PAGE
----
2A: Ethics and Neutrality in Mediation

NY CLE Credit Pending: 1.0 hours - Ethics and professionalism - Click here for materials 

Lauren Flicker, JD, MBE, Associate Director, Montefiore Einstein Center for Bioethics

Adira Hulkower, Chief, Bioethics Consultation Service at Montefiore Medical Center 
Daniel Serviansky, Mediator, DSSADR, LL
C


Description: Using case studies from bioethics, real estate, and family conflicts, we will examine the core value of neutrality in mediation and how it interacts with other values, such as life, safety, dignity, and the resolution of conflict. We will examine how we as mediators manage challenges to neutrality from parties, from our professional context, and from within ourselves. Taking participatory workshop-style approach, we will review hypothetical situations that may arise in practice, how to think about such situations, and how we might establish processes that move us toward their resolution.


2B: Understanding Identity, Privilege, and Power in ADR Practice

Alli Finn, Partner & Co-Founder, Seachange Collective

Hannah Weitzer, Partner & Co-Founder, Seachange Collective


Description: Even as ADR embraces principles of inclusion and self-determination, our practice is still fraught with questions and implications of our various identities, privileges, and power. How can we ensure that good intentions aren’t reinforcing inequalities, injustices, and oppression? How can we identify and name power dynamics, to better promote gender, racial, and economic justice through ADR practice?


This interactive, 75-minute workshop uses hands-on exercises and real-life case studies to help participants reflect on their own identity and positionality, in relation to their ADR practice. We will explore the distinctions between good intentions and effective impact, and assumed knowledge and community needs. Participants will reflect on their own experiences and complexities of identity in ADR, and leave with practical tools to integrate meaningful anti-oppression practices into their work in ADR and beyond.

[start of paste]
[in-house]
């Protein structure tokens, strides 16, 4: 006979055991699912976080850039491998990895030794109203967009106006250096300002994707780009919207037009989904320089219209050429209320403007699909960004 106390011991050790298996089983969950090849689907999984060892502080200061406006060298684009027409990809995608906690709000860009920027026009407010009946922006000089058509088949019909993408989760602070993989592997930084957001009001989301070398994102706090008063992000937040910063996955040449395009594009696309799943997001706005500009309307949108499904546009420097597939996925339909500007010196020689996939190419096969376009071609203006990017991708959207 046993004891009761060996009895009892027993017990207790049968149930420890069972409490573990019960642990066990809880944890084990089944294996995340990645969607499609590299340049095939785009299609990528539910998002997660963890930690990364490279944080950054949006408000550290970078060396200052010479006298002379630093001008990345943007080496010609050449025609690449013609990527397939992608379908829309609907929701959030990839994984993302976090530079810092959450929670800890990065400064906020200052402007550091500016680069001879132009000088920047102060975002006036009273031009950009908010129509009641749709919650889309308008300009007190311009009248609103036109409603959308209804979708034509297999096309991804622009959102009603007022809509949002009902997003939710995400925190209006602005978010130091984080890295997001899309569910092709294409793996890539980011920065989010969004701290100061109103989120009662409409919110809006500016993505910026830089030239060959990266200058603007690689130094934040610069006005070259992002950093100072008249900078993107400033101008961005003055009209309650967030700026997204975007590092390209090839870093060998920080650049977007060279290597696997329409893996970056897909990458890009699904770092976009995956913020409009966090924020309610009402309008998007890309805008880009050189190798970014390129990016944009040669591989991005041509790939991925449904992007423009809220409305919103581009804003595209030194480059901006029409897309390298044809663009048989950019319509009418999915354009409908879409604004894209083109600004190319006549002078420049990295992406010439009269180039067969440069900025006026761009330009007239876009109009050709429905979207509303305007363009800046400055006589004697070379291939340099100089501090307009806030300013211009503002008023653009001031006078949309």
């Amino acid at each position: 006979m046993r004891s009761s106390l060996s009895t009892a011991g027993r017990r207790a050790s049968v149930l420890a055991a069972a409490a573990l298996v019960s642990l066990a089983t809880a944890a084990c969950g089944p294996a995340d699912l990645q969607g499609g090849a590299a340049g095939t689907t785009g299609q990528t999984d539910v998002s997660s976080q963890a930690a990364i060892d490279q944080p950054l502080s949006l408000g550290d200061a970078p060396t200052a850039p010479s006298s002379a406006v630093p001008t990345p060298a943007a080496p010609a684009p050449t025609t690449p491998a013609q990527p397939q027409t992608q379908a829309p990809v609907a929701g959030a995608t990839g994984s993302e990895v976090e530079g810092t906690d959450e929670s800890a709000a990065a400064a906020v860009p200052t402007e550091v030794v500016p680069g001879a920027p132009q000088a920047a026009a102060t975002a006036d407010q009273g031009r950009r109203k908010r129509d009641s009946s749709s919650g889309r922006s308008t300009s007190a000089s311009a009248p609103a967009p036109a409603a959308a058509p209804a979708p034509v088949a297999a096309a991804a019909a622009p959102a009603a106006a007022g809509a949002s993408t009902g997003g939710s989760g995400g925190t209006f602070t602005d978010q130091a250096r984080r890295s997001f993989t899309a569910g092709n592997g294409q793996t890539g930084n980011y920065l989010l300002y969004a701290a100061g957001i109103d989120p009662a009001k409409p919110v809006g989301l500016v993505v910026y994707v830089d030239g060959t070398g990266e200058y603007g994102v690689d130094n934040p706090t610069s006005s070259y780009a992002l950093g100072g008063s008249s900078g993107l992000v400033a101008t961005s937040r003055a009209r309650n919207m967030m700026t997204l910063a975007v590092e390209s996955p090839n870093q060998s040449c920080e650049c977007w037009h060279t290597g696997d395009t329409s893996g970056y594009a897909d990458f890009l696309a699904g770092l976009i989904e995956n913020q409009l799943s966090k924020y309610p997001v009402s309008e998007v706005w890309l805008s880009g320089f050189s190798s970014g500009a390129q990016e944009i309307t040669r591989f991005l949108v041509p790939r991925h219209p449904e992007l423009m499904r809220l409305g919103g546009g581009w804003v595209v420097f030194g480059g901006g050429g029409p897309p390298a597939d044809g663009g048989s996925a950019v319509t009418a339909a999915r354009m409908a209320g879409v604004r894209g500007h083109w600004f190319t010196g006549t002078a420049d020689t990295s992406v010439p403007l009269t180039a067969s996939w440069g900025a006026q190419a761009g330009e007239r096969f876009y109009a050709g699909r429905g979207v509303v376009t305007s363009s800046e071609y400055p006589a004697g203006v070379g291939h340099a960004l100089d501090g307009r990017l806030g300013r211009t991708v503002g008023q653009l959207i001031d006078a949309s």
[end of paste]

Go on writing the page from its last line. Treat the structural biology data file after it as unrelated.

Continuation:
This workshop is appropriate for people engaged directly in ADR work, including circles and community mediation, as well as folks using restorative principles within schools, companies, non-profits, and beyond.


2C: The Neuroscience behind Social Pain and Empathy (in Conflict, and its Resolution)

Laura Martocci, Consultant, Author 

 

Social Pain—including rejection, exclusion, humiliation—registers in the same pain-centers of the brain as does physical harm to the body. The implications of this are game-changing.  They require us to understand that parties in conflict are often limited by the same disruptions to cognitive functioning those who sustain physical injury.  In other words, their inability to self-regulate, to problem-solve, or to exhibit compassion for others often has a situationally-based neurological component. 

 

What are the implications of this for mediation and ADR?

 

To understand, as we must, that all behaviors are purposeful (and to shed light where there is only blame) requires two things:  1) that we have a deeper understanding of the workings of shame, and 2)  that we grasp the relation between manifestations of shame and our own capacity for empathy.  This workshop will explore how a capacity to empathize is caught up with the potential to engage mirror neurons, and how that potential is readily interrupted by cultural norms that influence how social pain is experienced (and thus, how we respond to, and resolve, conflict).   



11:30AM – 12:30PM Session 3


3A: Careers in Dispute Resolution: Tips, Tools, and Takeaways

NY CLE Credit Pending: 1.0 hours - Areas of Professional Practice - Click here for materials 

Deborah Enix-Ross, Debevoise & Plimpton LLP

Matthew E. Draper, Draper & Draper LLC

Kenneth Kramer, JAMS Mediator and Arbitrator

Dana C. MacGrath, Bentham IMF

Rekha Rangachari, Executive Director, New York International Arbitration Center